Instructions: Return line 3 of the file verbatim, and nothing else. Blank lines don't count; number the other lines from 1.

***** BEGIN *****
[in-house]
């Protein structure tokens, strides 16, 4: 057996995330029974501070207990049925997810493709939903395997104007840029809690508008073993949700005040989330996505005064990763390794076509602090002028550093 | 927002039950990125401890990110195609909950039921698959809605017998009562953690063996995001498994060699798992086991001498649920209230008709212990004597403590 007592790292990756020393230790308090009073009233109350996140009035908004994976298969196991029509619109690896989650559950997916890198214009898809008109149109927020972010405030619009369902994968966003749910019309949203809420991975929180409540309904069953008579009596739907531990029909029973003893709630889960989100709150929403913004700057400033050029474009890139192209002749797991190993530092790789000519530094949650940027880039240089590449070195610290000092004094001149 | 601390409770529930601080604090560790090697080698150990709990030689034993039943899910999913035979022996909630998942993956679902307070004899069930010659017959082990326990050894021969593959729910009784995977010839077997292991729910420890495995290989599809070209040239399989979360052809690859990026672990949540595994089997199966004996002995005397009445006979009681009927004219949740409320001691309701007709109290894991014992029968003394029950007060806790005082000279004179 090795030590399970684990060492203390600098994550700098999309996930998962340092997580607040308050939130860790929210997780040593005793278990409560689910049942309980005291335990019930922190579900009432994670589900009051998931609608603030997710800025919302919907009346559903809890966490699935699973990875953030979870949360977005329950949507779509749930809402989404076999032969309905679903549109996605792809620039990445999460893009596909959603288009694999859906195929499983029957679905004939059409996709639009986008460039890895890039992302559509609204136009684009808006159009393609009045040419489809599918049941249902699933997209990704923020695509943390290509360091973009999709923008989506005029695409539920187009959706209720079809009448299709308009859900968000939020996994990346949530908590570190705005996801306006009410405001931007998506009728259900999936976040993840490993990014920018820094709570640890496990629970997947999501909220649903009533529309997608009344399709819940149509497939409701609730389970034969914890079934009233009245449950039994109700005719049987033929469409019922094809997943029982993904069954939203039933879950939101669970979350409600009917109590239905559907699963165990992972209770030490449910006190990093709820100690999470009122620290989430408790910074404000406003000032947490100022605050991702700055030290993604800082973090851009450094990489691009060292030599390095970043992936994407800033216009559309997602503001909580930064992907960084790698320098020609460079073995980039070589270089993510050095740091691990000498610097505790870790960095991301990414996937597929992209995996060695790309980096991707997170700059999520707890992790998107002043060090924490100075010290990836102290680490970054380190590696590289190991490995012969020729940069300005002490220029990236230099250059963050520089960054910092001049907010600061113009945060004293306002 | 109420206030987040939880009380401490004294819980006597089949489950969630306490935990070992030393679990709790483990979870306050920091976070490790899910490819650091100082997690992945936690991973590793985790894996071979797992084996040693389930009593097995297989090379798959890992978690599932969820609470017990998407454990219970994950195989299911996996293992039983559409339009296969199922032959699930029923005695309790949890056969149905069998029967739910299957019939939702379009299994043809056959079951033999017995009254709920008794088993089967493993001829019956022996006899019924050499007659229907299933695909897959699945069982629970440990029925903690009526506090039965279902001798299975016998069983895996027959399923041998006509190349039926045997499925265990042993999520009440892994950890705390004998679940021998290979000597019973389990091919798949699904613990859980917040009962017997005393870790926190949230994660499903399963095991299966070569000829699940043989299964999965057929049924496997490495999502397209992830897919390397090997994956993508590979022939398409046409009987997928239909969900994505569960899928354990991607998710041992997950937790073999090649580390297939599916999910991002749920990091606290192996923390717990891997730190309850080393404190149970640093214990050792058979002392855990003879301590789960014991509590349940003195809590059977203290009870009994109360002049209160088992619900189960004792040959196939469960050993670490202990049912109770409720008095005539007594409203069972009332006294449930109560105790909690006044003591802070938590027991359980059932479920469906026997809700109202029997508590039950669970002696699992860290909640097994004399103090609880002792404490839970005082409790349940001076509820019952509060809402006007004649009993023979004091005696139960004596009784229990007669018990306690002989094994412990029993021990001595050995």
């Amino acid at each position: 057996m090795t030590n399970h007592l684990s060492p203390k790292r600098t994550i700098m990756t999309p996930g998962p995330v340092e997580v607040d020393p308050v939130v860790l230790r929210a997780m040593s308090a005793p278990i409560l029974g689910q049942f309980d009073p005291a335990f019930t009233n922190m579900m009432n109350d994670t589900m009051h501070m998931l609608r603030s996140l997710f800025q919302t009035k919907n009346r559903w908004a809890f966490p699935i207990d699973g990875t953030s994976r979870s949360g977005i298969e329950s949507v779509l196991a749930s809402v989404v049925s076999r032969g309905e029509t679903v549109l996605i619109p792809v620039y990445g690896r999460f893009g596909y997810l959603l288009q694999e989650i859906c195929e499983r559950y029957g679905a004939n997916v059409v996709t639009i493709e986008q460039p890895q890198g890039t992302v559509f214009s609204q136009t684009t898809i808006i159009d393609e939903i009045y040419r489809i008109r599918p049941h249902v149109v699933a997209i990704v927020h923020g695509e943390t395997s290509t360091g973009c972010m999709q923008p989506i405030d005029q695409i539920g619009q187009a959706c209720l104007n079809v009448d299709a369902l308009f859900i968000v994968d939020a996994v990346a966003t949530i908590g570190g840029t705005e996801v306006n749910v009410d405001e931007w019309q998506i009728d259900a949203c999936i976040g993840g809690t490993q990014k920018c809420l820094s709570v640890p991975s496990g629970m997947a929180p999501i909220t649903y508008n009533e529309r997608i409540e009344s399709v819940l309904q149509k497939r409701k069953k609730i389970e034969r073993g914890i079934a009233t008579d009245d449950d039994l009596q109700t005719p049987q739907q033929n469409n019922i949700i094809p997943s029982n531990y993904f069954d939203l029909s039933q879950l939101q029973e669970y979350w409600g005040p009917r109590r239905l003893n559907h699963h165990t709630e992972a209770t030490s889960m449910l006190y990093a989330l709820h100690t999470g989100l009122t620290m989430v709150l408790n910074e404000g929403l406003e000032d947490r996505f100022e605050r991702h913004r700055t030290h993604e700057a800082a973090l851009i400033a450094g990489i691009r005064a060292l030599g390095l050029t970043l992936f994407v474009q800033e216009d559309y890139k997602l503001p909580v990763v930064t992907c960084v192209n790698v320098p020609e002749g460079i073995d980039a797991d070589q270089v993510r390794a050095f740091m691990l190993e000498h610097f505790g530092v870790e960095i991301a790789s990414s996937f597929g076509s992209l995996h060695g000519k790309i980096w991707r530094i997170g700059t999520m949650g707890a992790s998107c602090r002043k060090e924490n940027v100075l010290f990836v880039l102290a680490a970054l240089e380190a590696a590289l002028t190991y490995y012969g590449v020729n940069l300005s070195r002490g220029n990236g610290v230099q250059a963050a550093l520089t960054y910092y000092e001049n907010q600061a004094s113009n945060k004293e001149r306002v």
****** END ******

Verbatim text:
């Amino acid at each position: 057996m090795t030590n399970h007592l684990s060492p203390k790292r600098t994550i700098m990756t999309p996930g998962p995330v340092e997580v607040d020393p308050v939130v860790l230790r929210a997780m040593s308090a005793p278990i409560l029974g689910q049942f309980d009073p005291a335990f019930t009233n922190m579900m009432n109350d994670t589900m009051h501070m998931l609608r603030s996140l997710f800025q919302t009035k919907n009346r559903w908004a809890f966490p699935i207990d699973g990875t953030s994976r979870s949360g977005i298969e329950s949507v779509l196991a749930s809402v989404v049925s076999r032969g309905e029509t679903v549109l996605i619109p792809v620039y990445g690896r999460f893009g596909y997810l959603l288009q694999e989650i859906c195929e499983r559950y029957g679905a004939n997916v059409v996709t639009i493709e986008q460039p890895q890198g890039t992302v559509f214009s609204q136009t684009t898809i808006i159009d393609e939903i009045y040419r489809i008109r599918p049941h249902v149109v699933a997209i990704v927020h923020g695509e943390t395997s290509t360091g973009c972010m999709q923008p989506i405030d005029q695409i539920g619009q187009a959706c209720l104007n079809v009448d299709a369902l308009f859900i968000v994968d939020a996994v990346a966003t949530i908590g570190g840029t705005e996801v306006n749910v009410d405001e931007w019309q998506i009728d259900a949203c999936i976040g993840g809690t490993q990014k920018c809420l820094s709570v640890p991975s496990g629970m997947a929180p999501i909220t649903y508008n009533e529309r997608i409540e009344s399709v819940l309904q149509k497939r409701k069953k609730i389970e034969r073993g914890i079934a009233t008579d009245d449950d039994l009596q109700t005719p049987q739907q033929n469409n019922i949700i094809p997943s029982n531990y993904f069954d939203l029909s039933q879950l939101q029973e669970y979350w409600g005040p009917r109590r239905l003893n559907h699963h165990t709630e992972a209770t030490s889960m449910l006190y990093a989330l709820h100690t999470g989100l009122t620290m989430v709150l408790n910074e404000g929403l406003e000032d947490r996505f100022e605050r991702h913004r700055t030290h993604e700057a800082a973090l851009i400033a450094g990489i691009r005064a060292l030599g390095l050029t970043l992936f994407v474009q800033e216009d559309y890139k997602l503001p909580v990763v930064t992907c960084v192209n790698v320098p020609e002749g460079i073995d980039a797991d070589q270089v993510r390794a050095f740091m691990l190993e000498h610097f505790g530092v870790e960095i991301a790789s990414s996937f597929g076509s992209l995996h060695g000519k790309i980096w991707r530094i997170g700059t999520m949650g707890a992790s998107c602090r002043k060090e924490n940027v100075l010290f990836v880039l102290a680490a970054l240089e380190a590696a590289l002028t190991y490995y012969g590449v020729n940069l300005s070195r002490g220029n990236g610290v230099q250059a963050a550093l520089t960054y910092y000092e001049n907010q600061a004094s113009n945060k004293e001149r306002v």